December 20th, 2013
It’s all winding down, which is just fine with me. For a change, I am not getting on a plane or looking for luggage. This year was definitely my most traveled one, with visits to Europe, Asia, and the USA, and many to mainland Canada. Everyone asks me if I am traveling ‘for work.’ What else would I be doing in the middle of a semester?
Having taken on a new set of international files, I am constantly learning about international education and the potential Memorial has to participate in global initiatives, partnerships, and possibilities. Travel goes with those duties, because none of the manuals in the world can beat the sheer effectiveness of person-to-person contact. You need to shake the hand of a Turk, a Brazilian, a Mexican, a Korean, a Chinese educator or student not only to understand what they are about and where they live but also what we have in common, how we can make things work for our mutual benefit. Unlike other universities, to date Memorial has not put a cap on the number of international students we are taking into our programs. About 25% of our grad population comes from somewhere outside Canada and there is every reason to expect that percentage will keep getting larger. I still get asked every now and then why we are recruiting from away and I have lots of good answers, not the least of which is the enrichment of our own culture. Interestingly, in China this year, a sizable number of potential PhD students said they were not interested in applying for the prestigious Chinese Scholarship Council fellowship support because it firmly binds them to return to and stay in China. Failing to do so means they might not ever be allowed back into the country, and, moreover, they would have to pay back the scholarship. The students who said they had no intention of applying are clearly looking for a life somewhere else, possibly right here in blustery but welcoming St. John’s, Newfoundland.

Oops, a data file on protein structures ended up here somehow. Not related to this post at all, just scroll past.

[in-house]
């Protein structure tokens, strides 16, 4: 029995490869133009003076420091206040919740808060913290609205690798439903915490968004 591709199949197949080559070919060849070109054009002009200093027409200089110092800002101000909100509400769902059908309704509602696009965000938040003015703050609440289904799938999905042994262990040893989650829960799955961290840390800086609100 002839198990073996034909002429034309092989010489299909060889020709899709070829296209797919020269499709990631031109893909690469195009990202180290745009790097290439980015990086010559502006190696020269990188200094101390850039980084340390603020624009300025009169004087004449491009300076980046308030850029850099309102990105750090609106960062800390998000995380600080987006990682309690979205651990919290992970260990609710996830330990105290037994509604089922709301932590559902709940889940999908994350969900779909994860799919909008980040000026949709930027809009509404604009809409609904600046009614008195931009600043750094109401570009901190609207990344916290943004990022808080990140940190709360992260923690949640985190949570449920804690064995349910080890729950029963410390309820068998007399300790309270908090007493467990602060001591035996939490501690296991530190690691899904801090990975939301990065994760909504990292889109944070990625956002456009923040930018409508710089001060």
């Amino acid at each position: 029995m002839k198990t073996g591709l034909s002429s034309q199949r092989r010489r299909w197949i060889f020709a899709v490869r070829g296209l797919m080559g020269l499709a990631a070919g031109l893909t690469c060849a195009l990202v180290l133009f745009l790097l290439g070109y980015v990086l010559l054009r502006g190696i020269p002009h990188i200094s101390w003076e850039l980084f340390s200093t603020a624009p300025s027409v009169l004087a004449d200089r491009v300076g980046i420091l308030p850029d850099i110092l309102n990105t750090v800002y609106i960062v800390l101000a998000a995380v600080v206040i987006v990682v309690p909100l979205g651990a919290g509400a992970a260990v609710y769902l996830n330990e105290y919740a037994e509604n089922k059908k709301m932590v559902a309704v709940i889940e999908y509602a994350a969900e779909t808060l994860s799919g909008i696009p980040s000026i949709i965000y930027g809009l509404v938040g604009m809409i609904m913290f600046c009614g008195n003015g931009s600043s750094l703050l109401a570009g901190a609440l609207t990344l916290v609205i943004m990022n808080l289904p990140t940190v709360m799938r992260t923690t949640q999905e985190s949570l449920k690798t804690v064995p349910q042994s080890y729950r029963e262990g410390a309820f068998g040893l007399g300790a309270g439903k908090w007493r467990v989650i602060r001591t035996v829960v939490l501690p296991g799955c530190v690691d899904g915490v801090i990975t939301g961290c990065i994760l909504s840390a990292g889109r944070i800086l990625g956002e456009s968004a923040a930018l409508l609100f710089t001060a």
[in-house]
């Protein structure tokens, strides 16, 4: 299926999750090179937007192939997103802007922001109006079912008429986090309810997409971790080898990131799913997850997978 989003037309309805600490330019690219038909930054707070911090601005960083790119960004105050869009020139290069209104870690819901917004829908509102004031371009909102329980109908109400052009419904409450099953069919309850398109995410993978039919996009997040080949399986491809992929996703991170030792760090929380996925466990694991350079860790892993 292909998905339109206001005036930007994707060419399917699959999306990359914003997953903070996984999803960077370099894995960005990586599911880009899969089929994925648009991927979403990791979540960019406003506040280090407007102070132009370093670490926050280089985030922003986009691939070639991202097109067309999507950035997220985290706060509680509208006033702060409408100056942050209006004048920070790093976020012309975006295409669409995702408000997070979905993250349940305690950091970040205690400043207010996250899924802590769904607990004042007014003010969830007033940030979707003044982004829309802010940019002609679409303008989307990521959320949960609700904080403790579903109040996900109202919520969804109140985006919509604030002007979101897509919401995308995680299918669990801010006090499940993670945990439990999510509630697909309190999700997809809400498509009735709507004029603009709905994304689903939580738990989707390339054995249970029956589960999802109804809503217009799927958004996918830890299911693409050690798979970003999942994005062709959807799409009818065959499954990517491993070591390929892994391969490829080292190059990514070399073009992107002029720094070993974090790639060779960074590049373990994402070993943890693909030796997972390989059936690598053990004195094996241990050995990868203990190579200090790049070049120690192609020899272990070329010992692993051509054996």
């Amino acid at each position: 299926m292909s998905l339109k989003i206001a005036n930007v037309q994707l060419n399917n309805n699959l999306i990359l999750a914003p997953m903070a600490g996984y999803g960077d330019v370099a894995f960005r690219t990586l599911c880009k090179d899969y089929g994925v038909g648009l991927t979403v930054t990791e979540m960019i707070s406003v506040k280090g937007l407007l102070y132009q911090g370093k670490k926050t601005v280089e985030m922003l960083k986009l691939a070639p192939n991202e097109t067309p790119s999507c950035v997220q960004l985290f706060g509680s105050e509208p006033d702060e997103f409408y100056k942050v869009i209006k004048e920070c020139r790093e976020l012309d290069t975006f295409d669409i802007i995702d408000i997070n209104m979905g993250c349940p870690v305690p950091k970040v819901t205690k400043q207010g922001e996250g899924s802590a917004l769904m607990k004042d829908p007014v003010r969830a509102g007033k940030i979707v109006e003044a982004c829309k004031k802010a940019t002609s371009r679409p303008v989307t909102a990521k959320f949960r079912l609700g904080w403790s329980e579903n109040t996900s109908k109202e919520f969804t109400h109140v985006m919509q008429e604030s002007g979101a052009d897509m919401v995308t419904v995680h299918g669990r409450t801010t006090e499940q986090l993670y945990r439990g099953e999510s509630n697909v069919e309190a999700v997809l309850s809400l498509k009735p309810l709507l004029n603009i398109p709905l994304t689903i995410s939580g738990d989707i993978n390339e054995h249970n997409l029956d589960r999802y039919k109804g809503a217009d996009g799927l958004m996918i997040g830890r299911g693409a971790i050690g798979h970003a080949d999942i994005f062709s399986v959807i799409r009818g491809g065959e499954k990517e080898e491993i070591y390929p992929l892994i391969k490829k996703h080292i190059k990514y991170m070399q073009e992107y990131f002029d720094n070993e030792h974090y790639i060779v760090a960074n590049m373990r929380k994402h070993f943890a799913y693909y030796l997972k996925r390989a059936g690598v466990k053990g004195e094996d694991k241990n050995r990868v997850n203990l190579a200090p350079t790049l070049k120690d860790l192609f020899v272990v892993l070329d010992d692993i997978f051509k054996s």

Last week in San Diego at the wonderful annual CGS meetings, almost all the grad deans were talking about internationalization (best practices), budget cuts (from panic to complacency), interdisciplinarity (how to manage it), and providing professional skills/competencies (we’re all trying). These remain the top four themes, recurring and vexing, in my view. I do believe our own shop is well ahead of the laments curve, with enrolment growth, a robust professional skills program called EDGE, a growing, diverse population, and a booming PhD Interdisciplinary program. This is not to say we have no obstacles or challenges, but on balance, and as the year races to its end, I am confident that we have been moving in the right direction.
None of any of this would be possible without a superb School of Graduate Studies staff. The couple of dozen or so who manage the shop, from admissions to final examinations and convocation, from receiving newcomers at the front desk to problem-solving and funding, marketing and analyzing, each and every one of them contributes to a highly efficient, friendly, and informed service system. I am so lucky to be surrounded –and supported– by such competent people. Not every dean can say that!
Christmas really brings it all forward. The office is full of light and anticipation. We are all inching towards some much deserved time off from the files and the routine, but there is a real sense of satisfaction here, as we start to look back on our very best year ever.
Thank you thank you thank you, SGS staff. It’s all happening because of you—really.
Merry Christmas and Happy New Year to all. I’ll be back blogging in January.